Women's eating attitudes and body image in coed and single-sex high schools: An exploration of social contagion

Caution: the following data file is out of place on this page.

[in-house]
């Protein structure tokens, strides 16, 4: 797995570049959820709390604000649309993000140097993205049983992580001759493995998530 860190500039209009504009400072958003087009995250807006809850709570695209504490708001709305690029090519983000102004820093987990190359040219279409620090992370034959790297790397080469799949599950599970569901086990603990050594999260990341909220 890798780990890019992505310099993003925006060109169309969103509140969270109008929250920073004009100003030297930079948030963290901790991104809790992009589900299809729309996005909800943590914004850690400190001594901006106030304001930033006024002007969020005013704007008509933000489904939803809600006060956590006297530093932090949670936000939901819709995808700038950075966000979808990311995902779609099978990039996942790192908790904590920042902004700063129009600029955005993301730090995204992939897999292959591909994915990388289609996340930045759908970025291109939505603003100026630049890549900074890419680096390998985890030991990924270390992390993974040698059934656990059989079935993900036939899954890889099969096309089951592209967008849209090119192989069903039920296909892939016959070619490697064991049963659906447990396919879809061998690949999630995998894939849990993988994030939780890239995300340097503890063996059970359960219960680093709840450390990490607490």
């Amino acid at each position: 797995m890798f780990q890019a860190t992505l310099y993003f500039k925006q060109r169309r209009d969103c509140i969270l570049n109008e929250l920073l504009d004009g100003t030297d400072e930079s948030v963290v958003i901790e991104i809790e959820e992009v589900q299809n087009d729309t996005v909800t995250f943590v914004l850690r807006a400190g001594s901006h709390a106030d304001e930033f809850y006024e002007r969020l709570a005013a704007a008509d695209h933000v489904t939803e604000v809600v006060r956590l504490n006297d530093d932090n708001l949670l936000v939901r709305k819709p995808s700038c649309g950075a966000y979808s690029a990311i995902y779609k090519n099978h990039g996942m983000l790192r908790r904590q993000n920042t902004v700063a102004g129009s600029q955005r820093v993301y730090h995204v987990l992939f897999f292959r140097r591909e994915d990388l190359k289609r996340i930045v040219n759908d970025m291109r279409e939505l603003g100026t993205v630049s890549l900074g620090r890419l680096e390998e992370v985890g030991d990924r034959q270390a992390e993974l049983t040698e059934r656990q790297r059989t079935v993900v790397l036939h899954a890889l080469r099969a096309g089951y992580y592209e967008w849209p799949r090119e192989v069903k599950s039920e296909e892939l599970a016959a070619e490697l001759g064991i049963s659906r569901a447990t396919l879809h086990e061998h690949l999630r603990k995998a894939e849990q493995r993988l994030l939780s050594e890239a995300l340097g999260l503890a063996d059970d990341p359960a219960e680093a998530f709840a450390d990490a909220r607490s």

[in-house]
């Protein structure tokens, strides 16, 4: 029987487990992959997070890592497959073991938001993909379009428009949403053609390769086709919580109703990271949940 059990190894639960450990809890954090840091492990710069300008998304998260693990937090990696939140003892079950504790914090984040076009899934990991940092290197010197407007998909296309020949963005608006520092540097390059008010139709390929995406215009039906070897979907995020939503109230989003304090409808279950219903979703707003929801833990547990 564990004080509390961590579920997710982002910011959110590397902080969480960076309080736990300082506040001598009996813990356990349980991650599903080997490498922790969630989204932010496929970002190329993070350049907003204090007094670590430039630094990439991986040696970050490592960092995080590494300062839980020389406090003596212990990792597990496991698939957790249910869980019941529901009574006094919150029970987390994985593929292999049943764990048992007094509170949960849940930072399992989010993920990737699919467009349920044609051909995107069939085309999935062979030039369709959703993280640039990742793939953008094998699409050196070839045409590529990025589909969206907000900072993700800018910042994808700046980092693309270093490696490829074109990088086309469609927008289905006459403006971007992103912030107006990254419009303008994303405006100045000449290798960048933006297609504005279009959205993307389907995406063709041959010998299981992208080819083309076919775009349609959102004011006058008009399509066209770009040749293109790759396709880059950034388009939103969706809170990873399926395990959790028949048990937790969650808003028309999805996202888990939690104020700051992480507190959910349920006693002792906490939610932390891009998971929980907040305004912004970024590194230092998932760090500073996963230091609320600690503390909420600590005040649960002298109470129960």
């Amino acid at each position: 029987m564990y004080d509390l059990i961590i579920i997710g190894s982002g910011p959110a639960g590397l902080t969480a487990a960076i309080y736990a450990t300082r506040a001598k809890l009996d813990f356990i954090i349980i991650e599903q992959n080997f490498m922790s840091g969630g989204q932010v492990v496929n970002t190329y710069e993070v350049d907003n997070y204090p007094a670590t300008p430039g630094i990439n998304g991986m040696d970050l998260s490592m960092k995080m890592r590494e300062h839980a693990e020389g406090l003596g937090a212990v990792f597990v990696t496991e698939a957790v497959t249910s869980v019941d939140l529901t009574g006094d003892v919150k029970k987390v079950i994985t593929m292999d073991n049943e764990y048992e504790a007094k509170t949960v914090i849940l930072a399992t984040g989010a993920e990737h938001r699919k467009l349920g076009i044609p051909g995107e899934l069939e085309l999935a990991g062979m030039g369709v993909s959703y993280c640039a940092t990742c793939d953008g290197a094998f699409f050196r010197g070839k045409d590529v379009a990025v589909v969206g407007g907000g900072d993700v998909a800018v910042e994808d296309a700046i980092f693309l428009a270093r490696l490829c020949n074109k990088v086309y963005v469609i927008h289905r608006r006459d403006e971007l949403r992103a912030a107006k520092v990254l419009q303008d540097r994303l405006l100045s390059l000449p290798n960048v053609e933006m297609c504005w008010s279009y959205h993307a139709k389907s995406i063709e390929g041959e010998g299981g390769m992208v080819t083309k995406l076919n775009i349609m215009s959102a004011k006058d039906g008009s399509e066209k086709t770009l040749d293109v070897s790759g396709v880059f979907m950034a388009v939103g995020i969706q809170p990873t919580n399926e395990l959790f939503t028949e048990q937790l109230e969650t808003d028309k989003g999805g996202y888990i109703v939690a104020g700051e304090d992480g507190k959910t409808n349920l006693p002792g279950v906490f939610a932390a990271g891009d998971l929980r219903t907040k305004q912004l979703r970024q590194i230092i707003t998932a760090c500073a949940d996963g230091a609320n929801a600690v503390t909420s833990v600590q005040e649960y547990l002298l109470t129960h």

An investigation of the social pressure and conformity to groups specific to eating attitudes and body image of 325 secondary school female students from five independent secondary schools was performed. Eating attitudes and body image were determined using the Eating Disorders Inventory 2 (Garner, 1990), in addition to the Personal Appearances Comparison Scale, in a two time administration study performed during the school year. Social groups were determined using a cluster analysis of friendship choices. Significant shifting of individual attitudes toward mean friendship cluster attitudes was found over the course of this study. In general the findings of this study indicate that friendship groups influence students' eating attitudes and behaviors. However, contrary to the hypothesis, students did not shift friendship groups significantly if their EDI score differed from their cluster's mean score. Eating disorder symptomology, as indicated by the EDI-2, decreased over time. Significant differences in eating attitudes were also found between students at the boarding and day schools. The students in the higher grades had significantly higher scores on the EDI-2 than the younger students.